characterized by the association of soft tissue and bony hypertrophy, venous
malformations, lymphatic abnormalities, and cutaneous capillary
Extensive and bilateral form of Klippel-Trenaunay syndrome in a 2-year-old boy.
Note hypertrophy of the feet and leg length difference.
Angio-Osteohypertrophy; Klippel-Trenaunay-Weber Syndrome.
First described in 1900 by two French physicians,
Maurice Klippel and Paul Trénaunay, under the name of “naevus
varicosus osteohypertrophicus” (“Du naevus variqueux osteohypertrophique").
Unknown, but very rare. No racial predilection. Males and females
Causes unknown, may be multifactorial, but
usually assumed to be a sporadic disorder.
The cause of the soft tissue and bony hypertrophy
has not been elucidated, but is postulated to result from the increased blood
supply and local growth factors. The disorder may be caused
by a genetic mutation or
abnormalities during fetal development, intrauterine damage to the
sympathetic ganglia (or intermediolateral tract) leading to dilated
microscopic arteriovenous anastomoses.
A port-wine stain and venous varicosities in association
with bony and soft tissue hypertrophy, radiology (elongation and cortical thickening of affected
bones), and arterial and venous evaluation
(angiography, venography) are characteristic. Histology shows capillary
spread of the papilla dermis adjacent to the lesion, but also in deeper
layers of dermis and subcutis.
The cutaneous stains are the earliest signs, with
lateral plain hemangiomas (85% of cases), often affecting the lower limbs
(95% of cases). Osteohypertrophy, usually affecting the involved bone, is
often not present at birth, but appears within the first few months of life.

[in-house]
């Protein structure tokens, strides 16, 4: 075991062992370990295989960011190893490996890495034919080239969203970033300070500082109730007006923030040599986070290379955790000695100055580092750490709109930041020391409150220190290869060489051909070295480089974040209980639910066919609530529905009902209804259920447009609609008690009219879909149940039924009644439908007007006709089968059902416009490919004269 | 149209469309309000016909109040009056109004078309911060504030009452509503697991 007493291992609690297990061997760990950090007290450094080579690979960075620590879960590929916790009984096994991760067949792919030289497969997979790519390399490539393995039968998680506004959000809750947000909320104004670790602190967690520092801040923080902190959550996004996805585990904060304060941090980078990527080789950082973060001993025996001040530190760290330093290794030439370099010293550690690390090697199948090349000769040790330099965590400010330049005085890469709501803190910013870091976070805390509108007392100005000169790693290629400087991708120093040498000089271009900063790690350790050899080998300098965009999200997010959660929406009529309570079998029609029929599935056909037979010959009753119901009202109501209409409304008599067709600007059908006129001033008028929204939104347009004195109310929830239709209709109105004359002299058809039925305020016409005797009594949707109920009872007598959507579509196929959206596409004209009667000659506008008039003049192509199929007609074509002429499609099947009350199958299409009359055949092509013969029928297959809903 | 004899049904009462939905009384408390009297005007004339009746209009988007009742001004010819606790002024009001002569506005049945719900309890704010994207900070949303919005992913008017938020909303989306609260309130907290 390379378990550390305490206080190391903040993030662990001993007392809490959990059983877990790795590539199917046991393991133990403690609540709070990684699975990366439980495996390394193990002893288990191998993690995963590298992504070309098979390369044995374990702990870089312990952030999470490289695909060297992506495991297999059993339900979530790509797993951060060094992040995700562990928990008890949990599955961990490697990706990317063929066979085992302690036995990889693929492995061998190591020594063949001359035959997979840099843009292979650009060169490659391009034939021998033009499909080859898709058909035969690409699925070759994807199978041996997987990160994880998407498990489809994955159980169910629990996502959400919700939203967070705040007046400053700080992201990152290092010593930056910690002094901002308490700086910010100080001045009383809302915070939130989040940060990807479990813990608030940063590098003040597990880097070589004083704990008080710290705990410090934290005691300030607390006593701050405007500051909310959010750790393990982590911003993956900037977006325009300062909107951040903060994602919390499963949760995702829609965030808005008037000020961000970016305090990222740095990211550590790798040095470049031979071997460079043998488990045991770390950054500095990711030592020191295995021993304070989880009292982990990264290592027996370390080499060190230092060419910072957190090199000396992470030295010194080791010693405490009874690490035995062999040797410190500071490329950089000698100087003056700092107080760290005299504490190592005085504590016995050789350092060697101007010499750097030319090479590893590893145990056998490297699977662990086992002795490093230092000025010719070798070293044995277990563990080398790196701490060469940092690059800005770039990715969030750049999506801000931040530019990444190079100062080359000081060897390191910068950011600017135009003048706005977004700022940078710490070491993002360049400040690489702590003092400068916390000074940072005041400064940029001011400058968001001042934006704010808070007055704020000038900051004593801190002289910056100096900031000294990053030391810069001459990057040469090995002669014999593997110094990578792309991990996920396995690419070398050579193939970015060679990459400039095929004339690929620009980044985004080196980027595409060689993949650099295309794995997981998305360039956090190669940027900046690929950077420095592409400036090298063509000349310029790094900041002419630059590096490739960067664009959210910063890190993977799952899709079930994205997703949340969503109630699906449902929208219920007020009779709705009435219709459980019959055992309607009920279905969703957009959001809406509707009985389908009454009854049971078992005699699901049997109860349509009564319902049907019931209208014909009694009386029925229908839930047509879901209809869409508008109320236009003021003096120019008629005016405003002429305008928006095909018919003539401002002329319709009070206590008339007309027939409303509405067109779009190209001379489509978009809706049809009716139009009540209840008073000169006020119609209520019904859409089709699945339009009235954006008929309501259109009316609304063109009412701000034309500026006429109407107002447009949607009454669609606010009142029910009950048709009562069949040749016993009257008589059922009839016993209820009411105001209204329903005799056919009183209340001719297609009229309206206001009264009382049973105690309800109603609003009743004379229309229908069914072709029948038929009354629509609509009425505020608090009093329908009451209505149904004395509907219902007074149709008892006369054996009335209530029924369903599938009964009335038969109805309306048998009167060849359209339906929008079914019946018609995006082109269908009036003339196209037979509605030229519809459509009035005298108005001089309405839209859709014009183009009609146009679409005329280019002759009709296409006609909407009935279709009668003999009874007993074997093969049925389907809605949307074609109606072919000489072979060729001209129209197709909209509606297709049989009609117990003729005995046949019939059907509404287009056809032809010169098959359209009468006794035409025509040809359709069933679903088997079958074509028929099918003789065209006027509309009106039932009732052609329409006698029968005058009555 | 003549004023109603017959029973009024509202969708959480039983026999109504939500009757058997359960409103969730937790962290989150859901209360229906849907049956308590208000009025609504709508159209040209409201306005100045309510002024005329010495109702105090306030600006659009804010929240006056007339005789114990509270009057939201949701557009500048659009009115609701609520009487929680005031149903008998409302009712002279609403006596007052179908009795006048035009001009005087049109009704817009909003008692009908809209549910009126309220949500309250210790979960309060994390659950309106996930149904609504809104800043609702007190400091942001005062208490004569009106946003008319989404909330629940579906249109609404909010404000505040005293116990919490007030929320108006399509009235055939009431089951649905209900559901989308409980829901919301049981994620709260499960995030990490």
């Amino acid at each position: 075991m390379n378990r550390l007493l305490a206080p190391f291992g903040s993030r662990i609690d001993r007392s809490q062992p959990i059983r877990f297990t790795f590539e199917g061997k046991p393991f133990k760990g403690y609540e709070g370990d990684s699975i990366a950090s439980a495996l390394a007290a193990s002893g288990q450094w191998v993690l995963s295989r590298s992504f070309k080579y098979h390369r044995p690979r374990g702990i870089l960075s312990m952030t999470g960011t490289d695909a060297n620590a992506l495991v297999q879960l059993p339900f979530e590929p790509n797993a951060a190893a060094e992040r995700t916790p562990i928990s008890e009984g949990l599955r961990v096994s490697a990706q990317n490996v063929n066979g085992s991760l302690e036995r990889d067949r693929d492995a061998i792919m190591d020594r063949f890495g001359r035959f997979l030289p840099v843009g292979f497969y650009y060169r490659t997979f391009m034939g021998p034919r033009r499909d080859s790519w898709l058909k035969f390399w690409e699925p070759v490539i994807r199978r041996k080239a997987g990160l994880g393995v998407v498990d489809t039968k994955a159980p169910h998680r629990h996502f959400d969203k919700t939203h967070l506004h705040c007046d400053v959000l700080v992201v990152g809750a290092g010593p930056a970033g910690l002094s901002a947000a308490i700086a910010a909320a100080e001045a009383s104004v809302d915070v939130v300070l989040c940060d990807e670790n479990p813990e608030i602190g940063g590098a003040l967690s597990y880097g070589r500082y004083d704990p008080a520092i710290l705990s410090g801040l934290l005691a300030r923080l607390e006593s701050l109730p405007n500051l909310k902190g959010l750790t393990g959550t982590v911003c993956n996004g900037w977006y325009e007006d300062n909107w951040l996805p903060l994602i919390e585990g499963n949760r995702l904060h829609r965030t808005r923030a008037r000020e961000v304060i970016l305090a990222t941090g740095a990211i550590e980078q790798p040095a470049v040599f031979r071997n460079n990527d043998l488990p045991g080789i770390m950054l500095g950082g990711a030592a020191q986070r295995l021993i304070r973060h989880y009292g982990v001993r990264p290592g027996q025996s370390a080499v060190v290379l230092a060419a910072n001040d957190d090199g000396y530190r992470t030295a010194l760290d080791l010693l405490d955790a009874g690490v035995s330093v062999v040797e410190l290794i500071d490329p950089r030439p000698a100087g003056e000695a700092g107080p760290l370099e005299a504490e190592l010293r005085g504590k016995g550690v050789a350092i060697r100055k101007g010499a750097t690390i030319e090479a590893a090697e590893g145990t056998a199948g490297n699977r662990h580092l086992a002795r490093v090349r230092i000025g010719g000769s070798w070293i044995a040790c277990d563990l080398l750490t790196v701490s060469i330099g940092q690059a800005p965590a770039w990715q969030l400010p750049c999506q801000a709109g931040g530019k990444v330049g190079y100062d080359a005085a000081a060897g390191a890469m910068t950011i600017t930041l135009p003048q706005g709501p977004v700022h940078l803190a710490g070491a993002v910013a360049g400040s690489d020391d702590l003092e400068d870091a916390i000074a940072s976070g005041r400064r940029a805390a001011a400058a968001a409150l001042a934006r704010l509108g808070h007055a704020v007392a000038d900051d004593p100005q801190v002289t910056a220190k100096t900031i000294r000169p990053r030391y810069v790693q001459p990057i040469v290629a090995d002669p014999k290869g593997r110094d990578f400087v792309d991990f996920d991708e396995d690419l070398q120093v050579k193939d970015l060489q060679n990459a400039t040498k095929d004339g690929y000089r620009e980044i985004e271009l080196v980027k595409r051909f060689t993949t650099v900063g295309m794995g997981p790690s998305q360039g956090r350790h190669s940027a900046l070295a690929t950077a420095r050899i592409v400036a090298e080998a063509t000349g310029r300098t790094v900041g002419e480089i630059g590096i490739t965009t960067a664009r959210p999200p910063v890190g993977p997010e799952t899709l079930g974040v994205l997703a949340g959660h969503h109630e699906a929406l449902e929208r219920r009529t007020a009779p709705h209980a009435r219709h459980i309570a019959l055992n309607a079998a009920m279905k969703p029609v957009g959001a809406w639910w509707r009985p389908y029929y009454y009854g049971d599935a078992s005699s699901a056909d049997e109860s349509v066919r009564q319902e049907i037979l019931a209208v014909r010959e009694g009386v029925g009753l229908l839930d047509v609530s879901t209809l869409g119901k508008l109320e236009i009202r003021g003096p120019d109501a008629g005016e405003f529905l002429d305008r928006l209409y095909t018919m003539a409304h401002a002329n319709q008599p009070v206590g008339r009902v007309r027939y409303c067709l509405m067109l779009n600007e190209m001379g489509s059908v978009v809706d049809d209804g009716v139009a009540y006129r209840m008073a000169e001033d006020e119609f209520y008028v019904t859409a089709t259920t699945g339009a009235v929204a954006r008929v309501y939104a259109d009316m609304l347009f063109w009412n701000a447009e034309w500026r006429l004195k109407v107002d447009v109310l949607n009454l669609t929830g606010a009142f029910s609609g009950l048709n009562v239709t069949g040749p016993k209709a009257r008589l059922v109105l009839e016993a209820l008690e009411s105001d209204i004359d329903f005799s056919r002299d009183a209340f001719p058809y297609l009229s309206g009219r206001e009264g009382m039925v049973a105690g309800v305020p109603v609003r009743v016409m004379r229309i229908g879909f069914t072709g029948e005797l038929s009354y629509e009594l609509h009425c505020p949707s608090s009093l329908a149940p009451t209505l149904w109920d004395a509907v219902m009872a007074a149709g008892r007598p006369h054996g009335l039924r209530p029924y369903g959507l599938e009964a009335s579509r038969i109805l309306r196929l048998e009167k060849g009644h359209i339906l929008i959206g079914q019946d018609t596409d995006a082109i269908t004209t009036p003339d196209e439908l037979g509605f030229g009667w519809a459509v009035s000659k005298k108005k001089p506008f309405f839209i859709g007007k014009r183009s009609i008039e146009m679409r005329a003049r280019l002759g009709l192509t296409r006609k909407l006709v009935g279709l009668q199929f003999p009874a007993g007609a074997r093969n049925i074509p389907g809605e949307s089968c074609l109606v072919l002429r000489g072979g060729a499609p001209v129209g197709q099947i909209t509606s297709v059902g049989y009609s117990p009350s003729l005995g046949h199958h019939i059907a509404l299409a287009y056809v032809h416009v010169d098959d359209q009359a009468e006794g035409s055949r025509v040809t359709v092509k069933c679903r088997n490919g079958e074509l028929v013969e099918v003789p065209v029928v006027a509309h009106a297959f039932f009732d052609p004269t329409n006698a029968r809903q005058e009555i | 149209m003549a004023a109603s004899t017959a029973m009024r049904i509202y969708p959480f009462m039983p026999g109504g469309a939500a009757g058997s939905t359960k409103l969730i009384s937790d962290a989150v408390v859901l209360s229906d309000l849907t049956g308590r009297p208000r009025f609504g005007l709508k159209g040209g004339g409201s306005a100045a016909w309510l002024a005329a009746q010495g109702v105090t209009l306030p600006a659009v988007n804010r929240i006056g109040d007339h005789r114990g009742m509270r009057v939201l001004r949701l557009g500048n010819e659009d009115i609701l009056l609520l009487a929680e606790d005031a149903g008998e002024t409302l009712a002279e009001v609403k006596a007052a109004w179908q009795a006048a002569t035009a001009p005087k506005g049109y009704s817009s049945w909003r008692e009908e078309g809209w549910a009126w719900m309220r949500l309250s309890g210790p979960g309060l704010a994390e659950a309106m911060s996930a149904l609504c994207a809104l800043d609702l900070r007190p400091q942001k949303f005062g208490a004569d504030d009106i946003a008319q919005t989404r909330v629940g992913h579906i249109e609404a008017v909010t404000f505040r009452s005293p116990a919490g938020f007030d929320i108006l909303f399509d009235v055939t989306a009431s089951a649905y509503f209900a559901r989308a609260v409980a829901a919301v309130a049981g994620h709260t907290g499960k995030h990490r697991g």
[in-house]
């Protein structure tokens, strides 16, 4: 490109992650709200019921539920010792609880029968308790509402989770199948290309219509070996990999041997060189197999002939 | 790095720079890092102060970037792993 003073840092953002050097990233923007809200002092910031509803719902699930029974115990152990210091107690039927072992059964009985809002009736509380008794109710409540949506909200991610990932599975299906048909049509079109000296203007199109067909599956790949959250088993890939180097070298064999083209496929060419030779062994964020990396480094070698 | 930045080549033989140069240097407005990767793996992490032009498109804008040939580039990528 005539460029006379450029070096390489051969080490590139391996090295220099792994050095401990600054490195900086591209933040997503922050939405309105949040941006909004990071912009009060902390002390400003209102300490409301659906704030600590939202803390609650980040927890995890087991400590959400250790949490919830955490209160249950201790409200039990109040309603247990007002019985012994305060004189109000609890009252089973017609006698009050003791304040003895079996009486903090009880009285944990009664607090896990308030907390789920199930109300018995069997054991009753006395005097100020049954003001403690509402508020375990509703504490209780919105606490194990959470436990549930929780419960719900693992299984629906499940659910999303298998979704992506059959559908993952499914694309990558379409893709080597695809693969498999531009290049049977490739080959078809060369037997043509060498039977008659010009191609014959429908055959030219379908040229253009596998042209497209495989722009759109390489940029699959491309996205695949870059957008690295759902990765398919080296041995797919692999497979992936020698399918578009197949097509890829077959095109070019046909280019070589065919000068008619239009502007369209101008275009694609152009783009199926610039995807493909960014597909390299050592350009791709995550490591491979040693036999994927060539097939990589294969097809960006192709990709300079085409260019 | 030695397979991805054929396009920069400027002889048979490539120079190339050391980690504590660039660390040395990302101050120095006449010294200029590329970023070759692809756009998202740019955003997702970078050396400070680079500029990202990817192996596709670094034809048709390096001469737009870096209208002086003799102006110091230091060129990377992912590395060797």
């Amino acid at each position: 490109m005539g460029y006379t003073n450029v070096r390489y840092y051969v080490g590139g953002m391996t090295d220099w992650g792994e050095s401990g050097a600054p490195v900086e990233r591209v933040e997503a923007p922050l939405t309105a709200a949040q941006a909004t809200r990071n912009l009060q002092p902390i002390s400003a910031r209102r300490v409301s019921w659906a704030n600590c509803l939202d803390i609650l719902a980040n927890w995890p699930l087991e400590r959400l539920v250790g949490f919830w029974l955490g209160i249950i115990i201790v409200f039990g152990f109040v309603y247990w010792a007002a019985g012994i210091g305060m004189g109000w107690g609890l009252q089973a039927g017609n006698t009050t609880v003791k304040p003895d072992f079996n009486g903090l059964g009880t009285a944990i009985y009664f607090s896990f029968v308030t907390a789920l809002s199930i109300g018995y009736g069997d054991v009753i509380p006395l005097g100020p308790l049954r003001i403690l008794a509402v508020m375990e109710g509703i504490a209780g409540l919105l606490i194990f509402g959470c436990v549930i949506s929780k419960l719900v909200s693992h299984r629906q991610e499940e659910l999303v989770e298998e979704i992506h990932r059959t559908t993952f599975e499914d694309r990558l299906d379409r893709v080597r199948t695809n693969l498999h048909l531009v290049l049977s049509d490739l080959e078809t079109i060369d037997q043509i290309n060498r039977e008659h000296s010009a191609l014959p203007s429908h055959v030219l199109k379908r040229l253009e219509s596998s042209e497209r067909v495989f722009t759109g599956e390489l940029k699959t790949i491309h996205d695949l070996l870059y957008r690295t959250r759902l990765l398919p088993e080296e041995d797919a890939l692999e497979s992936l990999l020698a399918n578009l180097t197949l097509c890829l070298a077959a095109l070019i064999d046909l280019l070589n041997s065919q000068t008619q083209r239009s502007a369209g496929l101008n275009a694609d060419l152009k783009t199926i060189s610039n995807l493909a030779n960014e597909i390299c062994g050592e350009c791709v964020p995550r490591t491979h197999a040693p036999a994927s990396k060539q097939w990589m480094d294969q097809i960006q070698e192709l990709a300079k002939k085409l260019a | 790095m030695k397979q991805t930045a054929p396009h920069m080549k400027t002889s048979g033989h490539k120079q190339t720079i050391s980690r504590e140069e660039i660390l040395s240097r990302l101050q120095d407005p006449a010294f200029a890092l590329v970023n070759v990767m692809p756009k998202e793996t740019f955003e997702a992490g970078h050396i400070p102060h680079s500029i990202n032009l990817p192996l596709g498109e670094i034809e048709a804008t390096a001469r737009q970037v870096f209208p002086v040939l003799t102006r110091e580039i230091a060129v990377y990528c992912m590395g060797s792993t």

Associated anomalies include ocular anomalies, glaucoma,
cerebral aneurysm, spinal cord
arteriovenous malformations, gastrointestinal hemorrhage, and severe
menorrhagia. Eighty percent of the cord lesions may bleed
spontaneously or after straining or coughing at some time during the
patient's life. Often the bleeding is contained within the lesion, and no
neurologic deficit occurs. Treatment usually is symptomatic and, in general,
conservative. Specific embolization of extensive varicoses improves the
clinical picture. Intracutaneous laser surgery for angiokeratomas is also
Exclude anemia caused by recent or
ongoing hemorrhage from the abnormal vessels; obtain full neurologic
assessment; may require CT scan, MRI, or, angiography to locate presence of
cerebral or spinal vascular malformations. Assess presence of ocular
vascular masses and glaucoma.
Loss of autoregulation in the abnormal
vessels predisposes to hemorrhage, especially in the presence of
hypertension that may occur intraoperatively. Measures to obtund the
hemodynamic responses to direct laryngoscopy and tracheal intubation,
noxious surgical stimuli, and extubation should be performed. Avoidance of
coughing, straining, retching, and vomiting is important to prevent rupture
of the abnormal vessels. Extubation should be accomplished before
to cough arises. Central neuraxial anesthesia techniques are contraindicated in the presence of
Succinylcholine, when used,